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Grade: 12
        Sir,
Please clearly explain about the concept of antibonding orbital, how to find it. And how to find out the bondorder
6 years ago

Answers : (1)

Aarti Gupta
askIITians Faculty
300 Points
							

Antibonding molecular orbitals (MOs) are normally higher in energy than bonding MOs. Bonding and antibonding orbitals form when atoms combine into molecules as a result of the Pauli exclusion principle. Consider two hydrogen atoms that are initially far apart and are brought together. When they are far apart and isolated, the atoms have identical energy levels. However, as the spacing between the two atoms becomes smaller, the electron wave functions begin to overlap. The Pauli principle dictates that no two electrons in an interacting system may have the same quantum state. Therefore, each energy level of the isolated atoms splits into two molecular orbitals belonging to the pair, one lower in energy than the original atomic level and one higher. For example, the ground state energy level, 1s, splits into two molecular orbitals. Since the lower orbital is lower in energy than the original atomic orbitals of the separate atoms, it is more stable, and promotes the bonding of the two H atoms into H2. This is the bonding orbital. The higher orbital is higher in energy than the original atomic orbitals and is less stable, and therefore opposes the bonding. This is the antibonding orbital. In a molecule such as H2, the two electrons normally occupy the bonding orbital, since it is lower in energy, and therefore the molecule is more stable than the separate H atoms.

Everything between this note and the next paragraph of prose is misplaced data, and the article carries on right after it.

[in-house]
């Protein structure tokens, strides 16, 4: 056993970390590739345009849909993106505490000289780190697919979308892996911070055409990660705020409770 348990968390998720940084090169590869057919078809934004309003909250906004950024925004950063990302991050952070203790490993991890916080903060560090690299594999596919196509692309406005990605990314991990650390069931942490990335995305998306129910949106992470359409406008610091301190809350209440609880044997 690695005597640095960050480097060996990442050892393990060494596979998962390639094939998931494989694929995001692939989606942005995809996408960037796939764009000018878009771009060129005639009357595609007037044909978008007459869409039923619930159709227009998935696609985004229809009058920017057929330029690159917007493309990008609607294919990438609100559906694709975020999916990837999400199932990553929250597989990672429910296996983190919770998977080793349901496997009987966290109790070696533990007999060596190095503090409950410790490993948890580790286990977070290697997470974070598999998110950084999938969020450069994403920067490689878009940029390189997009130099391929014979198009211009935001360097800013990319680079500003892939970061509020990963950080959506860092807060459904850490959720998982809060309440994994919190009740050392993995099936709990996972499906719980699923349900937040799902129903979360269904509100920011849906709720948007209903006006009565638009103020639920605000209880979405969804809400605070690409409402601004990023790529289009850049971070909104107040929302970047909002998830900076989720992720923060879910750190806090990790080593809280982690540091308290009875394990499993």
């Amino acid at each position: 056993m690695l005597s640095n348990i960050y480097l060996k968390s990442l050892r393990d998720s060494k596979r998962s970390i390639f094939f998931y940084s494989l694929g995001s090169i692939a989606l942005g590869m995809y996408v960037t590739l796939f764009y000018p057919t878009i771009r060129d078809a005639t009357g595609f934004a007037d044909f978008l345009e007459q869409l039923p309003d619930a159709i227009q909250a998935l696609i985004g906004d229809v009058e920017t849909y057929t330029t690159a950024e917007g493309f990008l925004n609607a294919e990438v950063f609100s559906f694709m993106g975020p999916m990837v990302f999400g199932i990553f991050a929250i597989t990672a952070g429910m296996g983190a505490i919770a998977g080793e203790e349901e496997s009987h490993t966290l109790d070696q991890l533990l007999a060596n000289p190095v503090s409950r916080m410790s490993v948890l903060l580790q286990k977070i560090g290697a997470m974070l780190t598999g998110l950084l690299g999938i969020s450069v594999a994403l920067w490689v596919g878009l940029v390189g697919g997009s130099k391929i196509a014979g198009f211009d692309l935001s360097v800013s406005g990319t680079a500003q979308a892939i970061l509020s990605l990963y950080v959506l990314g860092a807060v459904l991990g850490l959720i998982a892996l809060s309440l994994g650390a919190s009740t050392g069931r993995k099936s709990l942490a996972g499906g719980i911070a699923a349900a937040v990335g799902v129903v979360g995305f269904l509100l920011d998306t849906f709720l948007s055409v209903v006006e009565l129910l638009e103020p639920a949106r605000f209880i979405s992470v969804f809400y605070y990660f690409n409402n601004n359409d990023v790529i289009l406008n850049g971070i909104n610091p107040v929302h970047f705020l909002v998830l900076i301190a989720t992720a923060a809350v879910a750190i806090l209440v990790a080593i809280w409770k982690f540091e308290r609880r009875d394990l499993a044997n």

A molecular orbital becomes antibonding when there is less electron density between the two nuclei than there would be if there were no bonding interaction at all. When an MO changes sign (from positive to negative) at a nodal plane between two atoms, it is said to be antibonding with respect to those atoms. Antibonding orbitals are often labelled with an asterisk (*) on molecular orbital diagrams.

For bond order to calculate :-
Bond order = 1/2 (bonding electrons - antibonding electrons)
Thanks & regards
Aarti Gupta
askiitians Faculty

6 years ago
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